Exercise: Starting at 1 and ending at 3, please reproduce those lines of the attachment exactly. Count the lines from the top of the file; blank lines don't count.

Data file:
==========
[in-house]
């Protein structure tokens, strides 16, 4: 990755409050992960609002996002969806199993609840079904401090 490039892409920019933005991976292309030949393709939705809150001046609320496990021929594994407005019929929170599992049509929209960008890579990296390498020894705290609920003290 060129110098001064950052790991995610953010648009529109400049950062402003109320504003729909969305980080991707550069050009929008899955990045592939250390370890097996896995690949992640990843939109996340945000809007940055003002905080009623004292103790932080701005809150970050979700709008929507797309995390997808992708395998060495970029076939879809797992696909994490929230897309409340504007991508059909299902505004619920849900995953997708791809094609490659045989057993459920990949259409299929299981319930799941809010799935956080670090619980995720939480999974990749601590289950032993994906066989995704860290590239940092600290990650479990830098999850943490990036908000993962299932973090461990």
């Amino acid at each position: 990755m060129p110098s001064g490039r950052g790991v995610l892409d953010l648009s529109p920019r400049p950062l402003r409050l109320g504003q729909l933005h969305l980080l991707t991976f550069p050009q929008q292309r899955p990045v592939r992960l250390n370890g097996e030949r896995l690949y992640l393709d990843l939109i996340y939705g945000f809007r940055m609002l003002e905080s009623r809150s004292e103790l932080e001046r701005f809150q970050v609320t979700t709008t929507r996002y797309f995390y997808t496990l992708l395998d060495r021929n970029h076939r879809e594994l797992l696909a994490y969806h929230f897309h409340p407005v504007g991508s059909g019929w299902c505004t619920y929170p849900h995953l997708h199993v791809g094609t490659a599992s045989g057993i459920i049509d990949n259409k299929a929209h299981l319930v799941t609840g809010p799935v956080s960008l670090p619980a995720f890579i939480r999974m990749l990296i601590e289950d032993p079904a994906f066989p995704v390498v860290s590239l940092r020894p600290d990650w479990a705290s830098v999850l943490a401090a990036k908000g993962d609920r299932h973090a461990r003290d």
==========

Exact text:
[in-house]
């Protein structure tokens, strides 16, 4: 990755409050992960609002996002969806199993609840079904401090 490039892409920019933005991976292309030949393709939705809150001046609320496990021929594994407005019929929170599992049509929209960008890579990296390498020894705290609920003290 060129110098001064950052790991995610953010648009529109400049950062402003109320504003729909969305980080991707550069050009929008899955990045592939250390370890097996896995690949992640990843939109996340945000809007940055003002905080009623004292103790932080701005809150970050979700709008929507797309995390997808992708395998060495970029076939879809797992696909994490929230897309409340504007991508059909299902505004619920849900995953997708791809094609490659045989057993459920990949259409299929299981319930799941809010799935956080670090619980995720939480999974990749601590289950032993994906066989995704860290590239940092600290990650479990830098999850943490990036908000993962299932973090461990």
């Amino acid at each position: 990755m060129p110098s001064g490039r950052g790991v995610l892409d953010l648009s529109p920019r400049p950062l402003r409050l109320g504003q729909l933005h969305l980080l991707t991976f550069p050009q929008q292309r899955p990045v592939r992960l250390n370890g097996e030949r896995l690949y992640l393709d990843l939109i996340y939705g945000f809007r940055m609002l003002e905080s009623r809150s004292e103790l932080e001046r701005f809150q970050v609320t979700t709008t929507r996002y797309f995390y997808t496990l992708l395998d060495r021929n970029h076939r879809e594994l797992l696909a994490y969806h929230f897309h409340p407005v504007g991508s059909g019929w299902c505004t619920y929170p849900h995953l997708h199993v791809g094609t490659a599992s045989g057993i459920i049509d990949n259409k299929a929209h299981l319930v799941t609840g809010p799935v956080s960008l670090p619980a995720f890579i939480r999974m990749l990296i601590e289950d032993p079904a994906f066989p995704v390498v860290s590239l940092r020894p600290d990650w479990a705290s830098v999850l943490a401090a990036k908000g993962d609920r299932h973090a461990r003290d």